The blogathon comes with a list of assignments, and today’s is to write about five favorite movies. I decided to twist the topic a little and list five movies about money. All of these are great fun, for different reasons (Bonfire of the Vanities, for example, is a train wreck), and they all talk about bubbled that happened long before this last one.
Today’s selection is:
Trading Places (1983), with Dan Aykroyd, Eddie Murphy, and Jamie Lee Curtis, is a great story of social class and commodity trading both. And, of course, it has a hooker with a heart of gold. This is a lot of fun, and it’s explanation of commodity markets is pretty good. And yes, traders are known to make all sorts of ridiculous bets.
Wall Street (1987). This movie hit the zeitgeist: a market bubble, corporate raiders, and the immortal line “Greed is good.” Michael Douglas as Gordon Gekko displayed the worst of the greedy, yuppie culture of the times. It’s a great one. Make sure you get this one and not the sequel Money Never Sleeps, which apparently is horrible.
Bonfire of the Vanities (1990): This movie is based on the wonderful Tom Wolfe novel of the same name about the super-rich of the Wall Street era. It’s also the subject of a wonderful book by Julie Salamon called “The Devil’s Candy” about the making of the movie. Salamon’s book tells how the movie became a total and complete disaster; you have a movie about money that ended up losing a lot of money. It’s worth putting on your Netflix list if only to see Tom Hanks pull off his role, Bruce Willis almost pull off his role, and Melanie Griffith play Melanie Griffith.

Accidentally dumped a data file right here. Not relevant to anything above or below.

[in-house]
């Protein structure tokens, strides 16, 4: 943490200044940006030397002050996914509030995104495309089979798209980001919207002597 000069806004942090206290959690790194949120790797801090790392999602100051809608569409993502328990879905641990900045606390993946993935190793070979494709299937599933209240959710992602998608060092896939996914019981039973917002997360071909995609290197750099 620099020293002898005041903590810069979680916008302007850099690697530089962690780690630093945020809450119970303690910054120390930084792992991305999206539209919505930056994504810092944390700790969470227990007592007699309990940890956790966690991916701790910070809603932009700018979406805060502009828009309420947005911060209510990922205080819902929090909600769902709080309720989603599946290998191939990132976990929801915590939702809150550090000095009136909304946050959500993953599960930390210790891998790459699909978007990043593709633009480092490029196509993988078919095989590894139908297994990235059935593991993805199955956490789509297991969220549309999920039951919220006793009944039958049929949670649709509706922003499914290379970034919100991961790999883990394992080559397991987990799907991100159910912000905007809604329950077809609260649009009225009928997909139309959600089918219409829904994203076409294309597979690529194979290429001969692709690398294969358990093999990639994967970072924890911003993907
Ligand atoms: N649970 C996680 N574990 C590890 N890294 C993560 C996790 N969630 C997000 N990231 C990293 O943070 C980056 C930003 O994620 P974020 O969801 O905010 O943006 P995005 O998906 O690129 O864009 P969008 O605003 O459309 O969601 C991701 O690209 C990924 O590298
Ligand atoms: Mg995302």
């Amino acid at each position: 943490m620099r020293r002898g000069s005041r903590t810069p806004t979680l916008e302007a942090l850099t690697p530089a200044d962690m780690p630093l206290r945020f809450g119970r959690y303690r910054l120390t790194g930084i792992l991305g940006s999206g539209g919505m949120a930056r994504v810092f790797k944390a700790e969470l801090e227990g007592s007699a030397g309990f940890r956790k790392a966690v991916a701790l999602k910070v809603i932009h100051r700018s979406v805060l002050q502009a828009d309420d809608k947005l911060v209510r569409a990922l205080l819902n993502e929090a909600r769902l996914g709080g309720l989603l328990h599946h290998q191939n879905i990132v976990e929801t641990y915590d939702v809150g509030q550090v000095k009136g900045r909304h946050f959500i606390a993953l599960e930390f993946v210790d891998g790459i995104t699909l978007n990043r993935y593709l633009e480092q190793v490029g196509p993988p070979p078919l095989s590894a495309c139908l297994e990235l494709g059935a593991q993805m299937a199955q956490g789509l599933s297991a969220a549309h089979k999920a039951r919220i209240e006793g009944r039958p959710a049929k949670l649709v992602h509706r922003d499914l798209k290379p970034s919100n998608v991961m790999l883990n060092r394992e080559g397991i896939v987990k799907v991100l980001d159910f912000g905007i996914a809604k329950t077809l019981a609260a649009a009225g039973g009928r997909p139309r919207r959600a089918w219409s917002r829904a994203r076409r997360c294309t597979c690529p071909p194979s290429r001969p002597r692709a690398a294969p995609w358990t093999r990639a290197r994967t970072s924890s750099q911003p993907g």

Barbarians at the Gate (1993): This HBO movie is based on the 1990 book by Bryan Burrough and John Helyar. Some semesters, I’ve assigned the book in class; I showed the movie once, but it has gratuitous nudity, and I don’t want to have any students complain. James Garner is hilarious as a good-old-boy CEO, and its portrayal of the work of financial analysts is on the mark.
Startup.com (2001) is a documentary about the mania of the dot-com bubble, when everyone wanted to be a zillionaire with any half-baked idea. Pay your parking tickets on line! Does that sound like a game-changer, or what? There are many unintentionally hilarious moments in the movie, such as when our hero complains that the people at Kleiner Perkins “don’t get it”. Yeah. I could tell I was the only financial person in the theater because I was the only one laughing at that.
Tomorrow, I’ll do five movies from emerging markets